Western blot analysis

Western blot analysis was performed as described previously [10, 14]. Briefly, tissues were homogenized and centrifuged at 4°C for 15 min at 14,000 ×g, the supernatant was transferred to a fresh tube, and the concentration was determined using a bicinchoninic acid kit (Bio-Rad Laboratories, Hercules, CA, USA). Samples were boiled at 100°C for 5 min before loading onto the gel, and equal amounts of protein (30 µg) in loading buffer were loaded into each lane. Proteins separated by gel electrophoresis were transferred to polyvinylidene difluoride membranes (Millipore) using an electrophoretic transfer system (Bio-Rad Laboratories). Membranes were incubated overnight at 4°C with the following specific primary antibodies: mouse anti-β-actin (1:1,000, Santa Cruz Biotechnologies), goat anti-GDNF (1:1,000, R&D Systems), rabbit anti-p-4E-BP1 (1:1,000, Cell Signaling Technology), rabbit anti-4E-BP1 (1:1,000, Cell Signaling Technology), rabbit anti-BDNF (1:500, Santa Cruz Biotechnology), and rabbit anti-GFRα-1 (1:1,000, Sigma). After washing, the membranes were incubated with horseradish peroxidase-conjugated anti-rabbit IgG (1:5,000, Santa Cruz Biotechnologies), anti-mouse IgG or anti-goat IgG (1:5,000, Invitrogen) for 1 hr at room temperature. Blots were developed with ECL western blotting detection reagents (GE Healthcare Life Sciences, Little Chalfont, UK). For semi-quantitative analyses, the density of the immunoblot bands was measured with a computer imaging device and accompanying software (Fuji Film, Tokyo, Japan).

Primary astrocyte cultures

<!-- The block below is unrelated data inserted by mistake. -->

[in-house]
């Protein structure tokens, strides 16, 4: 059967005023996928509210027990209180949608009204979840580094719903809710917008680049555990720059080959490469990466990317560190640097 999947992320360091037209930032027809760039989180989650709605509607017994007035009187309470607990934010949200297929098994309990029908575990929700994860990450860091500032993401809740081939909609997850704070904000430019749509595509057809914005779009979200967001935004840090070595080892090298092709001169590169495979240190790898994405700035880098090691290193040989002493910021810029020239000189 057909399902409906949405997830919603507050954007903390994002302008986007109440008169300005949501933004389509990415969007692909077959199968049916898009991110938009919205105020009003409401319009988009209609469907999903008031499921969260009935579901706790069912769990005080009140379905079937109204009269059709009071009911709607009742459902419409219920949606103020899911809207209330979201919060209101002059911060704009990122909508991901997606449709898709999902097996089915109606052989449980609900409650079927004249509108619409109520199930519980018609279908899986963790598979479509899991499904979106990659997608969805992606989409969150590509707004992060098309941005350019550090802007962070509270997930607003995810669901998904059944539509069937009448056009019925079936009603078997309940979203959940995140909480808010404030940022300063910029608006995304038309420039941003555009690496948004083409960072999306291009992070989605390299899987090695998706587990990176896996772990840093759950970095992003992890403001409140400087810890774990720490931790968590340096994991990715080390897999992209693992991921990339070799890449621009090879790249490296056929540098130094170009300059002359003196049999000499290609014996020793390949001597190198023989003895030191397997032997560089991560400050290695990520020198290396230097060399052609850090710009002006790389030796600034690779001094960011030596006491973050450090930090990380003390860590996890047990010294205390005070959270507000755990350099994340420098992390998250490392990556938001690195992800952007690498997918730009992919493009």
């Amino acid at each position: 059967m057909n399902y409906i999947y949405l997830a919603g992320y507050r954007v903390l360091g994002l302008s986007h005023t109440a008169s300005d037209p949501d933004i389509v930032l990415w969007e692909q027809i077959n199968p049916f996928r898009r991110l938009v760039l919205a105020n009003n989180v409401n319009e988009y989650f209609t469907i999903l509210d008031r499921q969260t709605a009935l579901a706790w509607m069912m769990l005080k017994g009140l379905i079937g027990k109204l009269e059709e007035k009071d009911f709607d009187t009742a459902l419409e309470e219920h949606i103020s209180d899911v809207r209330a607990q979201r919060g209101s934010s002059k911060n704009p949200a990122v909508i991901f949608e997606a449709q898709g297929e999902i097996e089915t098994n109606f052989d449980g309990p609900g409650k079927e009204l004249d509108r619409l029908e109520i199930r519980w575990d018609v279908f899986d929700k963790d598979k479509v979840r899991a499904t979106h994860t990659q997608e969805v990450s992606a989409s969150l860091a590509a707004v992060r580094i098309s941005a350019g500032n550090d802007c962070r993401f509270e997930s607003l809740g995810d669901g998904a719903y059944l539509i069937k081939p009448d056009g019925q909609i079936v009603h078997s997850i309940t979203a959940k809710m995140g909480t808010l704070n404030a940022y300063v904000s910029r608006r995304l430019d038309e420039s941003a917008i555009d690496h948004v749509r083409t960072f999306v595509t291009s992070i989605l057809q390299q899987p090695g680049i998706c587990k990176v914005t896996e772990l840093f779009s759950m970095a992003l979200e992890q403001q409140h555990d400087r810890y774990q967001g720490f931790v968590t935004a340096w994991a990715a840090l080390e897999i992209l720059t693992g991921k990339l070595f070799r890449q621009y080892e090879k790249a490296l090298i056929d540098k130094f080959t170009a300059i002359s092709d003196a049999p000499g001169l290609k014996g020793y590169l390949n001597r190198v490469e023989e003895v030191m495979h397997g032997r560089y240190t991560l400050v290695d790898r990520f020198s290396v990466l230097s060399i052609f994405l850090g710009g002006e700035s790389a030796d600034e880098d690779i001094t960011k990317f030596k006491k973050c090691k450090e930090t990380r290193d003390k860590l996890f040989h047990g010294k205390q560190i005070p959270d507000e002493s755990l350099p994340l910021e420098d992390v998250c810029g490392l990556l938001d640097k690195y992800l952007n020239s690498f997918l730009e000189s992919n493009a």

Astrocyte cultures were prepared from brains by the method of McCarthy and de Vellis [17]. Briefly, whole brains were homogenized in a 70-µm strainer. Cells were seeded in T75 culture flasks or 100 mm culture dishes. Cells were cultured at 37°C in a humidified atmosphere containing 5% CO2. Culture media were changed initially after 5 days and every 2 days after that, and the cells were used after culture for 14~21 days. Secondary cultures of pure astrocytes were obtained by shaking mixed glial cultures at 250 rpm for 4 hr, and then the culture medium was discarded. Astrocytes were dissociated using trypsin-EDTA (Life Technologies, Loughborough, UK) and centrifuged at 2,000 rpm for 30 min. Astrocytes obtained were seeded onto plates and cultured in DMEM (Life Technologies) supplemented with 10% heat-inactivated fetal bovine serum (FBS; Gibco, Loughborough, UK) and penicillin-streptomycin (Gibco). Animals used for cell cultures were acquired and cared for in accordance with the guidelines published in the National Institutes of Health Guide for the Care and Use of Laboratory Animals.